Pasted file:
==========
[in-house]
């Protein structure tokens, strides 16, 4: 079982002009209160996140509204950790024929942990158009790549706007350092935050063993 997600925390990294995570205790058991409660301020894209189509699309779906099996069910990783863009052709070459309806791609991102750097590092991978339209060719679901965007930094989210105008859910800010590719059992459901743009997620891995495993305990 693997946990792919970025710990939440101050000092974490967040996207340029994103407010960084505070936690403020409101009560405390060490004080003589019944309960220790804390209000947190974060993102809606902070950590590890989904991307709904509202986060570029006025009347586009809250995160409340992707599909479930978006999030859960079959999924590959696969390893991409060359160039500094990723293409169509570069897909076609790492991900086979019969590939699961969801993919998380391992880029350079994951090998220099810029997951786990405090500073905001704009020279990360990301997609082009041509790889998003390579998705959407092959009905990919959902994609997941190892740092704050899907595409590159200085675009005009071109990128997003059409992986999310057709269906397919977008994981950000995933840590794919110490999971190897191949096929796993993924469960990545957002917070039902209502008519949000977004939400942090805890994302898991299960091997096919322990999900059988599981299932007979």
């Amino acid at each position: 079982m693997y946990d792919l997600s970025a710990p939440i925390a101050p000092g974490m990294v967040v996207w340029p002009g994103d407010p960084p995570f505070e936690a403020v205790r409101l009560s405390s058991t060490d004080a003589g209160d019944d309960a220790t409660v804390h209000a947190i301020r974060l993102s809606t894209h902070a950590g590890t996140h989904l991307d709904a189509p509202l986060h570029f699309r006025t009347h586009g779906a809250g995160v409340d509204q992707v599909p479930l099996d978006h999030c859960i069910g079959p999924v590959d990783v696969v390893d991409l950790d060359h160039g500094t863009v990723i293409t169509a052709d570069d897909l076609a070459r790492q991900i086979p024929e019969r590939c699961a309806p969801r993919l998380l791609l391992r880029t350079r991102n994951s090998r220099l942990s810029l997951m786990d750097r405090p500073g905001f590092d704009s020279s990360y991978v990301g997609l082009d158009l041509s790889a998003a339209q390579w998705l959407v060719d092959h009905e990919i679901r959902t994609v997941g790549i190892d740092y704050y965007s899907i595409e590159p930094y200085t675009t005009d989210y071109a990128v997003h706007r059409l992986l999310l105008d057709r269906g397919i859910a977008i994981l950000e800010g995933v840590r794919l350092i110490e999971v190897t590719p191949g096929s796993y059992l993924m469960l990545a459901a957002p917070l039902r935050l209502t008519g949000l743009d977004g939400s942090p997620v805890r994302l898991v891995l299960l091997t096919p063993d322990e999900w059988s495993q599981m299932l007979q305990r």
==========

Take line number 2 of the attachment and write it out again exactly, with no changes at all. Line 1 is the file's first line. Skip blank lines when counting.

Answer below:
């Protein structure tokens, strides 16, 4: 079982002009209160996140509204950790024929942990158009790549706007350092935050063993 997600925390990294995570205790058991409660301020894209189509699309779906099996069910990783863009052709070459309806791609991102750097590092991978339209060719679901965007930094989210105008859910800010590719059992459901743009997620891995495993305990 693997946990792919970025710990939440101050000092974490967040996207340029994103407010960084505070936690403020409101009560405390060490004080003589019944309960220790804390209000947190974060993102809606902070950590590890989904991307709904509202986060570029006025009347586009809250995160409340992707599909479930978006999030859960079959999924590959696969390893991409060359160039500094990723293409169509570069897909076609790492991900086979019969590939699961969801993919998380391992880029350079994951090998220099810029997951786990405090500073905001704009020279990360990301997609082009041509790889998003390579998705959407092959009905990919959902994609997941190892740092704050899907595409590159200085675009005009071109990128997003059409992986999310057709269906397919977008994981950000995933840590794919110490999971190897191949096929796993993924469960990545957002917070039902209502008519949000977004939400942090805890994302898991299960091997096919322990999900059988599981299932007979």